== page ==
- People are always more important than institutions
- Everyone in community needs to be invested in the long-term success and have a “give first” attitude
- An ecosystem is a living organism that should have porous boundaries
- Ecosystems should be thought of like an actual startup: experiment, embrace failure, adapt/pivot
Key ecosystem roles can basically be broken down into two main categories. This is not exactly how Feld describes it, but from a high level, it is basically the two categories of Leaders and Feeders. The Leaders are mainly entrepreneurs and the Feeders are everyone else, each with a distinctive role to play in supporting the Leaders.
According to Feld, entrepreneurs must be the leaders of the innovation ecosystem. Depending on the size and dynamics of your ecosystem, fewer than a dozen who commit to the long-term growth of the ecosystem could be sufficient. Although this group comprises the “leaders,” the ecosystem is not hierarchical; it is an organic organism that is constantly evolving. Often the expectation is that government will lead these initiatives, but the true leaders and creators can’t be from government or the economic development organizations.
The entrepreneur leaders should ensure that the ecosystem adheres to several important tenets. First, it must be inclusive with porous boundaries; anyone who wants to be a part should be part, unless they are a bad actor and not “in it” for the community. Second it must be played as a positive-sum, not zero-sum, game that is played for the long-term with the notion of increasing returns. Next, failure is not shunned, and people can quickly be accepted into alternative efforts when something fails. Finally, the leaders should be mentorship-driven (Feld uses a metric of 20% of their time) with no expectation of personal gain. Mentoring should include other leaders, entrepreneurs, and their own peers.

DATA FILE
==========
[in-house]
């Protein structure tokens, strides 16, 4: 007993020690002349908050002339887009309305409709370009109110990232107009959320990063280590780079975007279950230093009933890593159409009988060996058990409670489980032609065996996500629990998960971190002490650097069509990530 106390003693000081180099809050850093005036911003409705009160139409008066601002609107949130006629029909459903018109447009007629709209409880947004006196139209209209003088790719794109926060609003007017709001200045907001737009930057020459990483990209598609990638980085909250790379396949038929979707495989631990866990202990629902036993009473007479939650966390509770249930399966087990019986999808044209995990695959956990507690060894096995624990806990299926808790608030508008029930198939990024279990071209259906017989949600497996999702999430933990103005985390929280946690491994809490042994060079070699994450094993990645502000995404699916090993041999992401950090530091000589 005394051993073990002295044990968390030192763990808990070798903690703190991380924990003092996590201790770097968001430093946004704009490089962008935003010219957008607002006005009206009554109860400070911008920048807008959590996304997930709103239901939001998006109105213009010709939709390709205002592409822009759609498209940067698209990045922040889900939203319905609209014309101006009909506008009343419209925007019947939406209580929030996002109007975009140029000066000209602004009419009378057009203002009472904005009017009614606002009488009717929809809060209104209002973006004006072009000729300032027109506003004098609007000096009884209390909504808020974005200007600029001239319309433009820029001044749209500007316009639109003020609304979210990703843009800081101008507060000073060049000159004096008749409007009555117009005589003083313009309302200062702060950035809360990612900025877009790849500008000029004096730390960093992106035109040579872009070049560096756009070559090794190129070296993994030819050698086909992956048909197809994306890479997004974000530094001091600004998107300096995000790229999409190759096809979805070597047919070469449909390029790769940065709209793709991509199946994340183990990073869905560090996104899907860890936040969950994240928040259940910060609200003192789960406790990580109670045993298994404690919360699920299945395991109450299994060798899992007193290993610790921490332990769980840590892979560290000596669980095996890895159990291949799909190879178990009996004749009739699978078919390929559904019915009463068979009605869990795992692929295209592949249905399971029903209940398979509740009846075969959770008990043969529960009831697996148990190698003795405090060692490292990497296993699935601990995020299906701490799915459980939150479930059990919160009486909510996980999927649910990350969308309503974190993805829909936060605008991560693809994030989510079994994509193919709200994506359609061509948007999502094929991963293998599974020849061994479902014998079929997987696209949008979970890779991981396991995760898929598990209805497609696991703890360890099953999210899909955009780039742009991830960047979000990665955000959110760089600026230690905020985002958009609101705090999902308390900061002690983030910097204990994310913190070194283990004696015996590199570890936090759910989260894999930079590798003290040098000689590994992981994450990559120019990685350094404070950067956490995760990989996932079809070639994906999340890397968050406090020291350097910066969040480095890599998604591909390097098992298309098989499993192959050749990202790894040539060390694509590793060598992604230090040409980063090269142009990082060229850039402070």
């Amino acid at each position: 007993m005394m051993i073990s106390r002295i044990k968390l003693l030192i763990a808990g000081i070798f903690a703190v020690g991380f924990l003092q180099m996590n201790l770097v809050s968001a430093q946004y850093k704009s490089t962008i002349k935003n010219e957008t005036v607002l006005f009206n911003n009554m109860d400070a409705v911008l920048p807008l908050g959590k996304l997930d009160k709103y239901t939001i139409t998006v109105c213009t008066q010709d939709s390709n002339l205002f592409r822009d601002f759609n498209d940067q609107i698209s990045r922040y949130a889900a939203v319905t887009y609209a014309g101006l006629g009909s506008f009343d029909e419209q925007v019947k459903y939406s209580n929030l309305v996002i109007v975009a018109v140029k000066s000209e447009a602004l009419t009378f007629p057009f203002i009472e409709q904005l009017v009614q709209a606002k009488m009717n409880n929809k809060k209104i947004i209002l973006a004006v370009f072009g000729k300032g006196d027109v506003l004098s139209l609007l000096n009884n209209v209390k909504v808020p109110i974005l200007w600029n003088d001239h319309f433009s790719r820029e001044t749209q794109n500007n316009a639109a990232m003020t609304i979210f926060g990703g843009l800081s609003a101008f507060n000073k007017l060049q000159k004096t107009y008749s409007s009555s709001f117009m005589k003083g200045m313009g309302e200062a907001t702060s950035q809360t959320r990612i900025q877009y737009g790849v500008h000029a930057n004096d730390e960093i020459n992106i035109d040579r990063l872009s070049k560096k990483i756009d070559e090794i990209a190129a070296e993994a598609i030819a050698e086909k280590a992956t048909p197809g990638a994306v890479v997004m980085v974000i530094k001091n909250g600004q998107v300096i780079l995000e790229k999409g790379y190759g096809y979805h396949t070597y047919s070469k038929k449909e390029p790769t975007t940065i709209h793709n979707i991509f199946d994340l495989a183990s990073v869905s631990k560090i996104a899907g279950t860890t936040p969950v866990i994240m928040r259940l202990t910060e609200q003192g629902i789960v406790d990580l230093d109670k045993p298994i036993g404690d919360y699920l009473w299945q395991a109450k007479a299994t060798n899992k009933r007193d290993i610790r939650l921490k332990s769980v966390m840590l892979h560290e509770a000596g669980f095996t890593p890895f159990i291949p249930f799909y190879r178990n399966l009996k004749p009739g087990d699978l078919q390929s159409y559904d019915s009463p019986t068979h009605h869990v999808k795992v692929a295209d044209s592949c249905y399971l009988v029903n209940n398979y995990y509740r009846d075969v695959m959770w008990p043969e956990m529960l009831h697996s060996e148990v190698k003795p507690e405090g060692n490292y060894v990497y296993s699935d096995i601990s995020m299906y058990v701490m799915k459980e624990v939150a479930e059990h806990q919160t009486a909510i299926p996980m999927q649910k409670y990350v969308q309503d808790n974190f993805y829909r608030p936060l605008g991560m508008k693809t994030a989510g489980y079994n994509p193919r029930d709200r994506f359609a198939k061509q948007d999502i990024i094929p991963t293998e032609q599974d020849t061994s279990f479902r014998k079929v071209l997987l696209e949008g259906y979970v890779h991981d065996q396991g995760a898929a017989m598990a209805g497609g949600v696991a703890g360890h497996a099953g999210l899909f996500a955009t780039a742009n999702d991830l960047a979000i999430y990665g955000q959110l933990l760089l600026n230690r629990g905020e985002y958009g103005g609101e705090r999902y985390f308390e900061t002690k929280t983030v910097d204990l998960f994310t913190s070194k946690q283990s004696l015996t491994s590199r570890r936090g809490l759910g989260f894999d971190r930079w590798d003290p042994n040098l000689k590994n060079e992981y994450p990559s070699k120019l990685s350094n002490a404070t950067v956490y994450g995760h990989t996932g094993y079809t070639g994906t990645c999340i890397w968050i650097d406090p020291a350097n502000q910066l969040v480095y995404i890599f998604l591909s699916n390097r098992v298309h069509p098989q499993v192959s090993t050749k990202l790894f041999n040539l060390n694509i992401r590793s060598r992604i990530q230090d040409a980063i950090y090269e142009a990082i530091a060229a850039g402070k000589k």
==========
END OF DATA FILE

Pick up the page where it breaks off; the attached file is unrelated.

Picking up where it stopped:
Most if not all other players besides entrepreneurs fall generally into the “feeders” category. What this shows is just how much emphasis there should be on a strong serial entrepreneur population in your ecosystem; without “leaders” you won’t get very far even if all of the “feeder” categories are strong.
a) Government – According to Feld, one of the roles of government role is to distinguish between the needs of small business startups and high-growth/tech-enabled ones. The needs of each group are distinctive and the two should not be lumped together. The main role of government is to support, not create this activity; it should participate in the community with enthusiasm and use its platform to highlight activity. Government should ask entrepreneurs regularly what is needed, then, either commit to it through policies, programs, or other resources, or determine it cannot or will not do so. It should avoid making promises it does not intend to keep or “sitting” too long on these decisions.